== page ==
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Old 06-13-2015, 09:00 AM   #51
CrissCross
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Default Re: Done Deal Managers

This place feels like a sports talk radio station where a lot of people listen but only about 2-3 percent actually call in
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Old 06-14-2015, 03:13 AM   #52
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Default Re: Done Deal Managers

When I first found done deal, like many other writers I didn't have too much of a clue about the business and the mechanics of it all. I was a little further along than perhaps some were and had or was on the verge of signing with reps but these boards filled in so many blanks for me. DD showed me that there were lots of other writers in the same boat, with the same questions, trials and tribulations. I'm lucky enough to say I make my living full time as a writer these days but for every noob I come across this is and will always be one of the first places I suggest they visit. It's an incredibly resourceful tool and for some DD'ers there's a community to bounce ideas around with too. Hats off DDP.

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Old 06-14-2015, 09:43 PM   #53
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So funny how we are all different people from different backgrounds but you can't tell me that the first thing we all did was contact agents and managers about our first script attempt and also believe in our hearts that 'we had a shot'. There's a very high, very long obstacle that must be climbed before an agent or manager would even consider you and that is the craft. Remember there is no shortage of writers who want representation. What kind of product are you coming in with? If it can't stand up against what's on their desk you have zero shot.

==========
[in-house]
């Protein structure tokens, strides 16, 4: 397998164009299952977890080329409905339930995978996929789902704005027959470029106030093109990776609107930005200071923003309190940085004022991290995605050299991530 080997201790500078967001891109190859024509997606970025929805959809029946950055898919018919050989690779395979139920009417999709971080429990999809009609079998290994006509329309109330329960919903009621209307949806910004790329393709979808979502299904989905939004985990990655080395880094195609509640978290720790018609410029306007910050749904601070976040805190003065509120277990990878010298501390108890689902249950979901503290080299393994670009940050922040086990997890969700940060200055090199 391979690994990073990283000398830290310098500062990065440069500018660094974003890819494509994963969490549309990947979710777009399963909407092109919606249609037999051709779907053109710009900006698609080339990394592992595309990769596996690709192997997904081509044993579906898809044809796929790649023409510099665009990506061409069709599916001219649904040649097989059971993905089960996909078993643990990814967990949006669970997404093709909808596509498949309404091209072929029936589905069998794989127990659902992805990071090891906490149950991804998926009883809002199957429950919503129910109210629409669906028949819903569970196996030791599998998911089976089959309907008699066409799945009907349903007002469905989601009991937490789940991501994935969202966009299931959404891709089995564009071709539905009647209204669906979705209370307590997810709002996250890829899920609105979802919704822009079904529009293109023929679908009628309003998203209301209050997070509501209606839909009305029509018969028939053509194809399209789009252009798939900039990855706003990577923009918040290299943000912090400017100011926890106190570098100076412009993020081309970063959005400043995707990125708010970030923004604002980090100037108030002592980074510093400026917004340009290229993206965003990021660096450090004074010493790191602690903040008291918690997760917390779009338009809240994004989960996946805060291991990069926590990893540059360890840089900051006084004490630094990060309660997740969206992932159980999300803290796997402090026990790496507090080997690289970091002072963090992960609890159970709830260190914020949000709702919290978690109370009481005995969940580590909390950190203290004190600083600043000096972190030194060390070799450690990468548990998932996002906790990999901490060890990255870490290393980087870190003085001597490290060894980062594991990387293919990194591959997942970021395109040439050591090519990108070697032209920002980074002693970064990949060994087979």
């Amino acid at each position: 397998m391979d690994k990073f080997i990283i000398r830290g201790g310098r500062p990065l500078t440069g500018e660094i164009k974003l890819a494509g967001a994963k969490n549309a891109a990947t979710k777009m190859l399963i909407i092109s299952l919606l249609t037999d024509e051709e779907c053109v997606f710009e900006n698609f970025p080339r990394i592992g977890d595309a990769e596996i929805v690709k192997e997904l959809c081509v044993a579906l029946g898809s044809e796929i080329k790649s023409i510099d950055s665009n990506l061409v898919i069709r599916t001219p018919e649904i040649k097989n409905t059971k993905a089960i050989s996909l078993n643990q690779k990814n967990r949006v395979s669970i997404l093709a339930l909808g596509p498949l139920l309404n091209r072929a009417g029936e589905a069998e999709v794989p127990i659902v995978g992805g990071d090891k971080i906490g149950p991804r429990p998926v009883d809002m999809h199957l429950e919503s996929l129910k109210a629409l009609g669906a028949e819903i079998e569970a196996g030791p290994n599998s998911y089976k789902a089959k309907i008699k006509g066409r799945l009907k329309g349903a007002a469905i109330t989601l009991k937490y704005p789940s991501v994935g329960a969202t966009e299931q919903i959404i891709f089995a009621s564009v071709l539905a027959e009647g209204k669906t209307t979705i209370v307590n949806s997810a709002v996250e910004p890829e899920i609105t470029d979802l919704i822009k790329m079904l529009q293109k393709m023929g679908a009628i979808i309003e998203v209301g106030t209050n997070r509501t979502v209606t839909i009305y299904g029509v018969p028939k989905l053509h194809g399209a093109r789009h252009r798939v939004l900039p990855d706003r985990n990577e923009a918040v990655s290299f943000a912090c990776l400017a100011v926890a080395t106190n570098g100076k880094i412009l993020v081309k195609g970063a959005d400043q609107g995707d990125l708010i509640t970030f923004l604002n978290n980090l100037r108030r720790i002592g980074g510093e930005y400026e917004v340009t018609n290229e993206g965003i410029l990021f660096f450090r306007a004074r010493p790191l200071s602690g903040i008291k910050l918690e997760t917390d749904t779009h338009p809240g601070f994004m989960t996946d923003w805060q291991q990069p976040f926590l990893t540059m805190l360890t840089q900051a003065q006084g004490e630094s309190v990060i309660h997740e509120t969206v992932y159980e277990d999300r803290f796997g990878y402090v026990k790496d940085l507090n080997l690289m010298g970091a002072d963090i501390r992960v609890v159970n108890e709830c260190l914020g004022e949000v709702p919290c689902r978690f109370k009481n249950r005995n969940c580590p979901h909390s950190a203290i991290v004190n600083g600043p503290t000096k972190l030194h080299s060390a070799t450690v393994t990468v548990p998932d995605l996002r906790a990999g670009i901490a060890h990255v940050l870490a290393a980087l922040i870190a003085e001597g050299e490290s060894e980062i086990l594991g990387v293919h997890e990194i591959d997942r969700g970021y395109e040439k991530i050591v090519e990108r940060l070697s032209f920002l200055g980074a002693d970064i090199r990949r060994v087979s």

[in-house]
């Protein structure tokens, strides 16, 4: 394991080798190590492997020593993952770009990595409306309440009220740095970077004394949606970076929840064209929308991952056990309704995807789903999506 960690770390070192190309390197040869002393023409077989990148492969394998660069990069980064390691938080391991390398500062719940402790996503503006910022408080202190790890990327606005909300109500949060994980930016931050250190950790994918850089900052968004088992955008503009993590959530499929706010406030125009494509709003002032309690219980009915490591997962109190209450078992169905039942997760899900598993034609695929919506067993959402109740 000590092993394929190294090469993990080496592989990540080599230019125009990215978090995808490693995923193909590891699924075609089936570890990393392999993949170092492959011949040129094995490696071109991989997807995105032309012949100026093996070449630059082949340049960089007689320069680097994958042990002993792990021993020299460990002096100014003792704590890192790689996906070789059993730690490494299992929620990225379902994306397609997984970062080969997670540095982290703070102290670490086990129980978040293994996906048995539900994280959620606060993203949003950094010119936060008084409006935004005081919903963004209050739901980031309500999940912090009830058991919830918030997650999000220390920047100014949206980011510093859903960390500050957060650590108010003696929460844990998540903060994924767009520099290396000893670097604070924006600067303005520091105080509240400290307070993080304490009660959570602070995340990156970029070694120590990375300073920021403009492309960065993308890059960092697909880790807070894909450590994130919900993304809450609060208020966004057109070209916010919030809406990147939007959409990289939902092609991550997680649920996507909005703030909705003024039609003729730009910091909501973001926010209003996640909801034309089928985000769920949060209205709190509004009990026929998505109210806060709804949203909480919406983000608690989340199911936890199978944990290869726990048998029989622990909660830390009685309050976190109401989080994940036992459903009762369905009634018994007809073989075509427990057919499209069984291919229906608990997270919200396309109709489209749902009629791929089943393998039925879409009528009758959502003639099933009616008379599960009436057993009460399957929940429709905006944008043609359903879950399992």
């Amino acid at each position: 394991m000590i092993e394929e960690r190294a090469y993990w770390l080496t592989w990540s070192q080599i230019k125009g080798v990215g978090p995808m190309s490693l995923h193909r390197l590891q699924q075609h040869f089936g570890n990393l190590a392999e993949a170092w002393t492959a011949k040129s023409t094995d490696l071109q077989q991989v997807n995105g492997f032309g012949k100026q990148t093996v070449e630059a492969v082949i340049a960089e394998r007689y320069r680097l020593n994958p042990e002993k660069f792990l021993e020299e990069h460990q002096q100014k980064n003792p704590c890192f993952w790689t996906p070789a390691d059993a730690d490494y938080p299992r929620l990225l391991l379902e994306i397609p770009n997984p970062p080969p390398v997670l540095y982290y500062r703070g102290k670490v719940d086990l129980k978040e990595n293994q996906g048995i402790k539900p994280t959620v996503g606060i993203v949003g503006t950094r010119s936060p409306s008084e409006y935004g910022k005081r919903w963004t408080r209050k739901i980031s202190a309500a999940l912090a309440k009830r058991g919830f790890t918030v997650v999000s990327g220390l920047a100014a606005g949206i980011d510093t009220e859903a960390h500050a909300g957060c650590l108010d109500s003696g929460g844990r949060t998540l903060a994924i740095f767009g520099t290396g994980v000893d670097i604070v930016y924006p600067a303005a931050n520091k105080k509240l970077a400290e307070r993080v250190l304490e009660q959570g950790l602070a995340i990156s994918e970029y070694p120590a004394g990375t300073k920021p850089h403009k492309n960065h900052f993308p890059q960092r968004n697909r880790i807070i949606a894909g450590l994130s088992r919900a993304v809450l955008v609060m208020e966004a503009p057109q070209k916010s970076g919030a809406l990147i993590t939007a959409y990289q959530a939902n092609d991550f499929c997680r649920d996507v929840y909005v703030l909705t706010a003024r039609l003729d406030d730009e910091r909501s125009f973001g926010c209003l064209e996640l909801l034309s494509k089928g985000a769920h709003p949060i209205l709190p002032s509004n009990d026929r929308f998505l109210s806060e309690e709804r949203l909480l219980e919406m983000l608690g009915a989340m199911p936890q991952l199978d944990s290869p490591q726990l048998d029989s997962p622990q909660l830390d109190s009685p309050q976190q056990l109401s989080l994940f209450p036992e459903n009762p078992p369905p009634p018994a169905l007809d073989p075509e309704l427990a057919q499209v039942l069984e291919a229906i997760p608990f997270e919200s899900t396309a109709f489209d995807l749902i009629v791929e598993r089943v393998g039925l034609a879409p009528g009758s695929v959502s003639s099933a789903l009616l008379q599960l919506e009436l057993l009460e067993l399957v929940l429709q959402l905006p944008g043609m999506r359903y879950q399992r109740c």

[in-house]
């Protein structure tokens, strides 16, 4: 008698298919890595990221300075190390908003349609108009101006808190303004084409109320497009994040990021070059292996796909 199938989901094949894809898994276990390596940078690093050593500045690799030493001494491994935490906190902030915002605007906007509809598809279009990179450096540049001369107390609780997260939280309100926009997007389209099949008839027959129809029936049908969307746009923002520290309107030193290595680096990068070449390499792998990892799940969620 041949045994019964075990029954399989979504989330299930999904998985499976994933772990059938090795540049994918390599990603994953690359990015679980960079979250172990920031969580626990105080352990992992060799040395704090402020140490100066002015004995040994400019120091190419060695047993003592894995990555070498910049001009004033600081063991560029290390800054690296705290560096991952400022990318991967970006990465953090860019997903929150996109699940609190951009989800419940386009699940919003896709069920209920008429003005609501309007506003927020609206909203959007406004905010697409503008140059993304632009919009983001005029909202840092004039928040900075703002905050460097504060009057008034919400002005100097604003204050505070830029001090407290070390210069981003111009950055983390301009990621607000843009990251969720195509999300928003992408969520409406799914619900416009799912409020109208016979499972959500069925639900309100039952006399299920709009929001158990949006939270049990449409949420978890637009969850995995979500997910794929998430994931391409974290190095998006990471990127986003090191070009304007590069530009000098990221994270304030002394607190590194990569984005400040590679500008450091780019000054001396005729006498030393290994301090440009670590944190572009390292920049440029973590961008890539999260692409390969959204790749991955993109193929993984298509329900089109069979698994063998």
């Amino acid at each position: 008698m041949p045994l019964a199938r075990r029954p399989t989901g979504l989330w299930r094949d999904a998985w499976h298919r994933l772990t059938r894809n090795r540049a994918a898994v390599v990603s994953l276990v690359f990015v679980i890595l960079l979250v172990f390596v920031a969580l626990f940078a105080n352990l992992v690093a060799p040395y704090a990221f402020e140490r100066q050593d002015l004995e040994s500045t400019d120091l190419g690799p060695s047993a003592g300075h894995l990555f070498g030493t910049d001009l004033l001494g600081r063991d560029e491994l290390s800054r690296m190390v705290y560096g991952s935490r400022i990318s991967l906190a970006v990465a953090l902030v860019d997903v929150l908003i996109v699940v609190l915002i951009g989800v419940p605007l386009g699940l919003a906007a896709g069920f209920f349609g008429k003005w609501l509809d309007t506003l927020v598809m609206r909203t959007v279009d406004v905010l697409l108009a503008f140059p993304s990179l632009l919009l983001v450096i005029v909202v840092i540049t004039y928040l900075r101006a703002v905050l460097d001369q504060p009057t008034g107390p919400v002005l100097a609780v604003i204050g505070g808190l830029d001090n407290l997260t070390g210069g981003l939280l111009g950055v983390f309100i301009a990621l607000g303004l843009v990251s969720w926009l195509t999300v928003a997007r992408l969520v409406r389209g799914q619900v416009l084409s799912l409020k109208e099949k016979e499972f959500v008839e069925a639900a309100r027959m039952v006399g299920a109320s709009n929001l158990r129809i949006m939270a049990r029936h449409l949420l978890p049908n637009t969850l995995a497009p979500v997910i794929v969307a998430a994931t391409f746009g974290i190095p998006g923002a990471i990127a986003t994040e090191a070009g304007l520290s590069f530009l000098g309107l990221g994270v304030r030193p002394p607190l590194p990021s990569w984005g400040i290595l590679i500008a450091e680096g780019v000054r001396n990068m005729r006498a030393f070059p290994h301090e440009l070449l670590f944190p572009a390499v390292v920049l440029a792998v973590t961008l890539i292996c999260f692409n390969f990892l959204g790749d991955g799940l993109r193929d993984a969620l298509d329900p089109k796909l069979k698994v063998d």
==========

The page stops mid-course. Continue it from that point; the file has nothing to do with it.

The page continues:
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Old 06-14-2015, 09:53 PM   #54
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Originally Posted by Cyfress View Post
So funny how we are all different people from different backgrounds but you can't tell me that the first thing we all did was contact agents and managers about our first script attempt and also believe in our hearts that 'we had a shot'. There's a very high, very long obstacle that must be climbed before an agent or manager would even consider you and that is the craft. Remember there is no shortage of writers who want representation. What kind of product are you coming in with? If it can't stand up against what's on their desk you have zero shot.
I can tell you that I did not do that
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Old 06-15-2015, 08:48 PM   #55
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ok
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Old 06-15-2015, 09:20 PM   #56
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If it can't stand up against what's on their desk you have zero shot.
Is there a reason that every single one of your posts revolves around telling us DDPers that we don't realize how much we suck, and that 99.5% of us don't have a shot in hell of making it into the biz? Is it because it makes you feel better about your frequently referenced failure of a screenwriting career?

I know you want to be the voice of realism on here. But your constant gloom and doom honestly makes you a bit of a pain in the you-know-what. It's like you aspire to be the guy who always brings everything down at the party. Maybe you should take five seconds away from the pity party to stop and smell the roses (yes, I know those were both cliches). It'll do ya some good!